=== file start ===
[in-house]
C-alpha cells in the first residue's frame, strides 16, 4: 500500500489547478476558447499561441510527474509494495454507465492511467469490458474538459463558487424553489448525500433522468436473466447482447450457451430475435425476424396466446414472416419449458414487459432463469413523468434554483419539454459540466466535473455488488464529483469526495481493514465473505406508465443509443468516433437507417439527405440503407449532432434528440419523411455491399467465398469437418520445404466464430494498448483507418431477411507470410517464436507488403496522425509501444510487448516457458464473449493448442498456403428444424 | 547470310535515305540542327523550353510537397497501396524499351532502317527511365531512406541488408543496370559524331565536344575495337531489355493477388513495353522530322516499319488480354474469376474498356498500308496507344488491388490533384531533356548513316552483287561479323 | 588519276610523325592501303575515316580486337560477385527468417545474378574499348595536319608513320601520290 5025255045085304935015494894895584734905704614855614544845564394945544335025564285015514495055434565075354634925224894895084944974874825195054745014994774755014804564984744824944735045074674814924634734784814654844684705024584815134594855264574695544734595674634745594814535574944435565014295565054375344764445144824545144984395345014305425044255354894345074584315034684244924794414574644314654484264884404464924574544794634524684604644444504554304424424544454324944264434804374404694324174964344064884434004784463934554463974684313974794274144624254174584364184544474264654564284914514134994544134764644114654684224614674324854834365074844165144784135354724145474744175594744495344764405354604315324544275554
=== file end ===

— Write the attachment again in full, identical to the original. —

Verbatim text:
[in-house]
C-alpha cells in the first residue's frame, strides 16, 4: 500500500489547478476558447499561441510527474509494495454507465492511467469490458474538459463558487424553489448525500433522468436473466447482447450457451430475435425476424396466446414472416419449458414487459432463469413523468434554483419539454459540466466535473455488488464529483469526495481493514465473505406508465443509443468516433437507417439527405440503407449532432434528440419523411455491399467465398469437418520445404466464430494498448483507418431477411507470410517464436507488403496522425509501444510487448516457458464473449493448442498456403428444424 | 547470310535515305540542327523550353510537397497501396524499351532502317527511365531512406541488408543496370559524331565536344575495337531489355493477388513495353522530322516499319488480354474469376474498356498500308496507344488491388490533384531533356548513316552483287561479323 | 588519276610523325592501303575515316580486337560477385527468417545474378574499348595536319608513320601520290 5025255045085304935015494894895584734905704614855614544845564394945544335025564285015514495055434565075354634925224894895084944974874825195054745014994774755014804564984744824944735045074674814924634734784814654844684705024584815134594855264574695544734595674634745594814535574944435565014295565054375344764445144824545144984395345014305425044255354894345074584315034684244924794414574644314654484264884404464924574544794634524684604644444504554304424424544454324944264434804374404694324174964344064884434004784463934554463974684313974794274144624254174584364184544474264654564284914514134994544134764644114654684224614674324854834365074844165144784135354724145474744175594744495344764405354604315324544275554